Flume Captivates a Sold Out Electric Factory on World Tour Stop in Philly

Concert Review, EDM, Featured

If you attended Flume‘s sold out show at the Electric Factory last night and expected a rave, you ran into some serious serendipity. Instead, this performance intertwined complex soundscapes and dazzling lighting designs to produce one of the most captivating concert experiences in the world.

Doors opened at 7pm but by 8:30pm, the 2,500 person venue was wall-to-wall with people who have been waiting on this show for a grueling several months. As I watched from the balcony, music lovers of all walks took their respective spots in the standing room only, and anxiously awaited the Australian virtuoso’s arrival.

But first, the openers. Kenton Slash Demon was first up and their performance was anything but a standard opener. During their 45 minute slot, the electronic duo faced one another recreating their music on modulators and soundboards. Although their live aspect was admirable, their ambient house music vibe didn’t fully capture the crowd’s attention. This was the same issue with Basenji and his jersey club and trip-hop fusion. The music both openers’ played was surely unique, but maybe too much for a Flume crowd with so many different tastes.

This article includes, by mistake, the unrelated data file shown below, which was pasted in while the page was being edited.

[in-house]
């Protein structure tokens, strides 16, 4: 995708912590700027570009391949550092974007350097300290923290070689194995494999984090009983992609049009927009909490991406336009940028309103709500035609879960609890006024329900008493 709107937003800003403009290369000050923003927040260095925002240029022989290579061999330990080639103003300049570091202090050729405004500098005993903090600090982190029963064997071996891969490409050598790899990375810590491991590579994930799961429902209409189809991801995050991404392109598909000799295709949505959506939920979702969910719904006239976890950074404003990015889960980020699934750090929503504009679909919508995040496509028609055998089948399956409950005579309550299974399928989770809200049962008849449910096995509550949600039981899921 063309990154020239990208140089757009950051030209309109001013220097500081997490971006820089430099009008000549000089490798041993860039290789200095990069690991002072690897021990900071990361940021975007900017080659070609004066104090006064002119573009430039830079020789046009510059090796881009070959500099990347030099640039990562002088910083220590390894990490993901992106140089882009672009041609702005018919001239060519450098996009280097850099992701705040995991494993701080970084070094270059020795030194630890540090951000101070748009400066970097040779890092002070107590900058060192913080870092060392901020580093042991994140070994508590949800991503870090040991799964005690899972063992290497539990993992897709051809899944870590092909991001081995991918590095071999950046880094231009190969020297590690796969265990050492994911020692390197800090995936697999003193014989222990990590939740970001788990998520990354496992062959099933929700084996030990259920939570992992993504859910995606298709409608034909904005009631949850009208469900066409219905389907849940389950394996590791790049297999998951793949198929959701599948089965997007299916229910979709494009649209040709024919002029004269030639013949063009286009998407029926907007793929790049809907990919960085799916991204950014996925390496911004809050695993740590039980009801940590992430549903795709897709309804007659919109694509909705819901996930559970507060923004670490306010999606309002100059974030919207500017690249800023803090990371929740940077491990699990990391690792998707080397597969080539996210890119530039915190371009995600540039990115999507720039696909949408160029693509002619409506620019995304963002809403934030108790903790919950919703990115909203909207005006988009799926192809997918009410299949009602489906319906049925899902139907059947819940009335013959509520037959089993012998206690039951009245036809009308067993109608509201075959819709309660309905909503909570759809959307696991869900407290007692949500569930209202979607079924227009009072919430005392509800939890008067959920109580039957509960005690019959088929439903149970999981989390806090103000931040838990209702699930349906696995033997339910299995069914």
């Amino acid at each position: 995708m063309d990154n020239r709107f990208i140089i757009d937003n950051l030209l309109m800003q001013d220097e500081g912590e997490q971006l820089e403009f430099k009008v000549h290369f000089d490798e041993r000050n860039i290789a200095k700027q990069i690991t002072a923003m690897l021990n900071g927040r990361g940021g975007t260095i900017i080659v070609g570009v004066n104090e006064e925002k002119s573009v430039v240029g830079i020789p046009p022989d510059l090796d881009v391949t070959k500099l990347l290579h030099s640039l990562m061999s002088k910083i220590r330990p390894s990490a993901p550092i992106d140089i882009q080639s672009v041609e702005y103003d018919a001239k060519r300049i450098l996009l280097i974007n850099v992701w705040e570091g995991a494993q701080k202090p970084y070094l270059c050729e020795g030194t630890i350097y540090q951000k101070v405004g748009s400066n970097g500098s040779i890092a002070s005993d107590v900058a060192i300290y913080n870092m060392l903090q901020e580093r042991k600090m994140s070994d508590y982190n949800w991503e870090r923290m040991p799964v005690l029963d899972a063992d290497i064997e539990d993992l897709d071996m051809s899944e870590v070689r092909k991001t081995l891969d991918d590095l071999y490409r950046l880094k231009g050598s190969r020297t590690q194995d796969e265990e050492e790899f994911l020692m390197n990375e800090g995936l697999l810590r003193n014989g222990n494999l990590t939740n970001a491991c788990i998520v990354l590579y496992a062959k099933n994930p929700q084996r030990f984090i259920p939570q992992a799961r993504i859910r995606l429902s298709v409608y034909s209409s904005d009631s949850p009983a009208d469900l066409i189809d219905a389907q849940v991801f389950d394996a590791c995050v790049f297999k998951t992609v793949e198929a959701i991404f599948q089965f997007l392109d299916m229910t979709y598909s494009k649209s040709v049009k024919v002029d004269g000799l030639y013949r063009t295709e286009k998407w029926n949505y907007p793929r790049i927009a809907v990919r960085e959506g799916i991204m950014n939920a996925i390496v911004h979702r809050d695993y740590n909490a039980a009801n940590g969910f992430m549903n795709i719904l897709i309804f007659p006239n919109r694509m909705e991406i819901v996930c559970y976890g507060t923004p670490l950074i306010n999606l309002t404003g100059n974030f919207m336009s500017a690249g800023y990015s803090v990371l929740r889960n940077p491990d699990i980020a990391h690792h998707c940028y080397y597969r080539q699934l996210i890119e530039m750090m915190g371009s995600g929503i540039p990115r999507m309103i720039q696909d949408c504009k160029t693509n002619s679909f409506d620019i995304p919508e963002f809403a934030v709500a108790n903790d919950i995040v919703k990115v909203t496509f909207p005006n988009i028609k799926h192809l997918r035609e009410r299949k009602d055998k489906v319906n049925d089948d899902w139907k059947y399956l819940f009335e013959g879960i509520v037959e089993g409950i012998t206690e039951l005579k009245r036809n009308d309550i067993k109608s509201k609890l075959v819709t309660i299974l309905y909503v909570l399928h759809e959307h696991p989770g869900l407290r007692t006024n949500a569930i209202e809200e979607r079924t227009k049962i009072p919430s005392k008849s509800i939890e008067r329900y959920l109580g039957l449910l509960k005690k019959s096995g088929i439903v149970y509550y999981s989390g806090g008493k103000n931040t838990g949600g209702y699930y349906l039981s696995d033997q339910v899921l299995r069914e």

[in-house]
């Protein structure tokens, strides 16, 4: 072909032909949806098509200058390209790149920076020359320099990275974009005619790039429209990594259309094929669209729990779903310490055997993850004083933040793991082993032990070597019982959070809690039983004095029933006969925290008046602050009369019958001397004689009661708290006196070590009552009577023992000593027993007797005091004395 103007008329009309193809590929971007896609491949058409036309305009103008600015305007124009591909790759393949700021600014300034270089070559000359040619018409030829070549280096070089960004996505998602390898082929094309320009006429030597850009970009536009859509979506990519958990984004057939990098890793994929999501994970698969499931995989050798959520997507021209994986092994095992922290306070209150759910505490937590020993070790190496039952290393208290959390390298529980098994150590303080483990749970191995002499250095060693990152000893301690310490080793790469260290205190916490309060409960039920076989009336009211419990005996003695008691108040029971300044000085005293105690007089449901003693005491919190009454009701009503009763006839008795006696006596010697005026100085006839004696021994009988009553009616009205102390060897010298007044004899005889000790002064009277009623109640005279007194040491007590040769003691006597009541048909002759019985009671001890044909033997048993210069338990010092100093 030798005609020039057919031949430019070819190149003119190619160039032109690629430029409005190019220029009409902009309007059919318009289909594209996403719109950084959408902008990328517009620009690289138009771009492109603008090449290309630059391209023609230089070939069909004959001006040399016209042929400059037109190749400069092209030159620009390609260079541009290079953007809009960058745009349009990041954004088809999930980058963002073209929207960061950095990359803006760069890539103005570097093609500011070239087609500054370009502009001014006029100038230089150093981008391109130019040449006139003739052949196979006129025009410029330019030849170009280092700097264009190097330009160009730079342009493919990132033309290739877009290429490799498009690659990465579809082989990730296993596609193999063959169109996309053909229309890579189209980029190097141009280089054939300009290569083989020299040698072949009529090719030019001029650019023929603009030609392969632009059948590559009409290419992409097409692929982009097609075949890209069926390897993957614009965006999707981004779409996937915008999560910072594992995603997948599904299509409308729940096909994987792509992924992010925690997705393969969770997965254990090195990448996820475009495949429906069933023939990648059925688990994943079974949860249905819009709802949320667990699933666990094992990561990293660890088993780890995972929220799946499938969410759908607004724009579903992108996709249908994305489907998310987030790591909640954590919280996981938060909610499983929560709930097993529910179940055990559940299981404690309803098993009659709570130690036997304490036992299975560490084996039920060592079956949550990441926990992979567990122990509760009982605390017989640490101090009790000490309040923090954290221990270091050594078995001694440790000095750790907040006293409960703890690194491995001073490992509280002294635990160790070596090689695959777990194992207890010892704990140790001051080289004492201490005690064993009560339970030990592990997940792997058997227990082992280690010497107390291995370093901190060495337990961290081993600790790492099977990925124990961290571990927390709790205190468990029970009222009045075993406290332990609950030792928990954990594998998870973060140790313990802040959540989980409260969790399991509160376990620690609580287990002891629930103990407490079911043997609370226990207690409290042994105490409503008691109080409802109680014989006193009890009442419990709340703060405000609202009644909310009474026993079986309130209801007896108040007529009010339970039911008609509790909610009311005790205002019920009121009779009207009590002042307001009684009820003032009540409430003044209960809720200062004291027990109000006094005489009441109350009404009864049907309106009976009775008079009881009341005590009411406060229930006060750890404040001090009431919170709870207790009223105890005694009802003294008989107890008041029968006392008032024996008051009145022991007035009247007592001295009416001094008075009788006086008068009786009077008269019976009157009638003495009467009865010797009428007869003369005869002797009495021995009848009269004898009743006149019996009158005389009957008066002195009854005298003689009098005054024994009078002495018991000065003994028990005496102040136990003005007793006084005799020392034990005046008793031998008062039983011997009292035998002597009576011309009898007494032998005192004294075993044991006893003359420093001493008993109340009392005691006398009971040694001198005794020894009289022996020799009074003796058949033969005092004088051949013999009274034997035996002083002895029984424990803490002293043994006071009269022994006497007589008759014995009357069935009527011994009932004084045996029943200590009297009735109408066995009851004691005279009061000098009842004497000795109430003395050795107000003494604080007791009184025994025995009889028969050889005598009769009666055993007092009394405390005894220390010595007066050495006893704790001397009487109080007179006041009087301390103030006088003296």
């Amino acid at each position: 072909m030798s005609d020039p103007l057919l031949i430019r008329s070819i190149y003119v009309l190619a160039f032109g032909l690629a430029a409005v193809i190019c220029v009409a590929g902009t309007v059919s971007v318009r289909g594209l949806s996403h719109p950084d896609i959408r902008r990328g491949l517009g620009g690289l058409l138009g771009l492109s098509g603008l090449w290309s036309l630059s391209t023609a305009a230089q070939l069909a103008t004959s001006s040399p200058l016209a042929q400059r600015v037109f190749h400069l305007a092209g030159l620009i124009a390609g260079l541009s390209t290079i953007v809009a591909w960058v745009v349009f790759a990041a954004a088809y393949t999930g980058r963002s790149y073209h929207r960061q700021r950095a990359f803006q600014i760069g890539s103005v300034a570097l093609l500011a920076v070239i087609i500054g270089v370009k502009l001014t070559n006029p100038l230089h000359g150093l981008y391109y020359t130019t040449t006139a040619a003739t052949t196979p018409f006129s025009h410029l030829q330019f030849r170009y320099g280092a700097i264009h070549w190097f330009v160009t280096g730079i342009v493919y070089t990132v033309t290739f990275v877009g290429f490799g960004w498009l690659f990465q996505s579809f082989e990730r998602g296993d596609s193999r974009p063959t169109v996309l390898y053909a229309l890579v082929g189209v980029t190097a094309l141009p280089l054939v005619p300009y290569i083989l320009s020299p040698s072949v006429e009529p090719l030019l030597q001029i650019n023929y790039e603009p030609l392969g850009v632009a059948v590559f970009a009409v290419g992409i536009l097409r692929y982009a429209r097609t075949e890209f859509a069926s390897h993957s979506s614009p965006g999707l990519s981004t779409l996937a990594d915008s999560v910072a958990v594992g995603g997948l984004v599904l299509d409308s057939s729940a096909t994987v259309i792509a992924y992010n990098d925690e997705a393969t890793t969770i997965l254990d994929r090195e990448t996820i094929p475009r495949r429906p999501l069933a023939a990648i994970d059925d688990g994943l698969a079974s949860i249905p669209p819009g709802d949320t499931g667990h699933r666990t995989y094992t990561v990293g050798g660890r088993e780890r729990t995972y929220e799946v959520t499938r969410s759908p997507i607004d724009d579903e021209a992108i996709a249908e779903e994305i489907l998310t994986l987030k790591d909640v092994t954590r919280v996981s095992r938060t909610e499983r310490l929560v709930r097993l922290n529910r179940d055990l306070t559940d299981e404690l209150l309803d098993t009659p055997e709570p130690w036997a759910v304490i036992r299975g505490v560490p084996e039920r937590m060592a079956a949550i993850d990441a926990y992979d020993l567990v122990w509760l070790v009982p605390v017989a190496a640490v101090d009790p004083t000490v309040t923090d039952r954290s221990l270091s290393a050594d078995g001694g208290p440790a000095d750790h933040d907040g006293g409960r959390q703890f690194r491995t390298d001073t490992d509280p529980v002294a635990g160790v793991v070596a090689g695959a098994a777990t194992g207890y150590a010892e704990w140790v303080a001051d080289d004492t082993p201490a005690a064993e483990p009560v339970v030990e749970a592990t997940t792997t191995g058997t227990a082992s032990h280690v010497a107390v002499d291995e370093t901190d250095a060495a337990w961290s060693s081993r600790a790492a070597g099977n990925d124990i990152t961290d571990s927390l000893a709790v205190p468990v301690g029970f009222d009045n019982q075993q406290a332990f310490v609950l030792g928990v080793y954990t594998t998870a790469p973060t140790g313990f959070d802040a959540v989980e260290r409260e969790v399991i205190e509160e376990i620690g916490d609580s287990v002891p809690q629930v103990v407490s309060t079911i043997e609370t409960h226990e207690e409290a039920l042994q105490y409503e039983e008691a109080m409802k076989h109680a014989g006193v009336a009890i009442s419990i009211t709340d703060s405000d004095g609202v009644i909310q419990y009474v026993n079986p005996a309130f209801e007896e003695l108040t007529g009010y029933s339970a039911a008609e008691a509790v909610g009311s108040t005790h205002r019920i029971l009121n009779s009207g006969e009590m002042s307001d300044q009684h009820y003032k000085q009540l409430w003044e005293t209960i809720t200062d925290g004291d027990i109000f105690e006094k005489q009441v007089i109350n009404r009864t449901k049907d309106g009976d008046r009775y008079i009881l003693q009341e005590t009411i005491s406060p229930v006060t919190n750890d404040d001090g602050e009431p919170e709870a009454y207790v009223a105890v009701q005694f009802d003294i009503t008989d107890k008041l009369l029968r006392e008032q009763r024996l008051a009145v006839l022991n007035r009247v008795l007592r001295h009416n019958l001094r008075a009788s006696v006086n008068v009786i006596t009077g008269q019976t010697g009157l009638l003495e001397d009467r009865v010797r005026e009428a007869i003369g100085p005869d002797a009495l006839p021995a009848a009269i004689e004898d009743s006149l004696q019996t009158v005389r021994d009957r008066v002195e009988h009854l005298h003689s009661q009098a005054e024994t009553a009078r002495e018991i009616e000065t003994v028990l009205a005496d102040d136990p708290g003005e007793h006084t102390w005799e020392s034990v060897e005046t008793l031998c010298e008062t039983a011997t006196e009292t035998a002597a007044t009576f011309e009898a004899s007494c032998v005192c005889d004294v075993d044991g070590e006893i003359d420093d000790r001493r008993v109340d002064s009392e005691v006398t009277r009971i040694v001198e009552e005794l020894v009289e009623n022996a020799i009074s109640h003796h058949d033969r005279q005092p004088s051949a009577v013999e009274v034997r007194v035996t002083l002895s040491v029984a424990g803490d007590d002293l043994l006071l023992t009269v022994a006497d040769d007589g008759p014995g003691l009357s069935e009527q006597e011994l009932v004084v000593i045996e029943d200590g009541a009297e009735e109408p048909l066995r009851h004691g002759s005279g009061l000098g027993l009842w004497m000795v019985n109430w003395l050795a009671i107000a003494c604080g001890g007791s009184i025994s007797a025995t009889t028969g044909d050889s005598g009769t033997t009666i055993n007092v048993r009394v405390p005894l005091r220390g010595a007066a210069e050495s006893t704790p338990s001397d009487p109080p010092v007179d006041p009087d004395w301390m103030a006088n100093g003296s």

Flume’s introduction spanned an intense ten minutes. A black veil covered the entire stage, but as bits of “Helix” pierced through the speakers lights correspondently flashed slowly revealing the super-structure. Once the build up finally reached its peak and the heavy delayed bass of the song reverberated, the intricate set-up was put on full display. Multiple 3D squares were stacked upon one another, which were connected by an array of LEDs. I genuinely believe that this elaborate construction is the most breathtaking in the touring circuit.

Oh yeah, Flume also played some music. With just two records under his belt, any normal concert goer would expect to see an hour performance. But this isn’t just any artist. Flume has had his hands in side projects throughout the duration of his rise to the top as an individual artist. Working with acts such as What So Not and Chet Faker, Flume has an arsenal of tracks to throw into the mix.


When I saw him a few months back in London at the Roundhouse, he was just testing out Skin material. Now, it seems as though he has been playing these tracks for years. And the transitions between each…simply flawless. From songs like “Lose It” feat. Vic Mensa, to his Beck collaboration, to an encore surprise of Chet Faker vocals on “Drop The Game” the crowd remained entranced from start to finish.

Despite the inability to move and attitude of some selfish crowd member’s, the night was one for the books. Make sure you peep the rest of Electric Factory‘s schedule to not miss out on another show like this.

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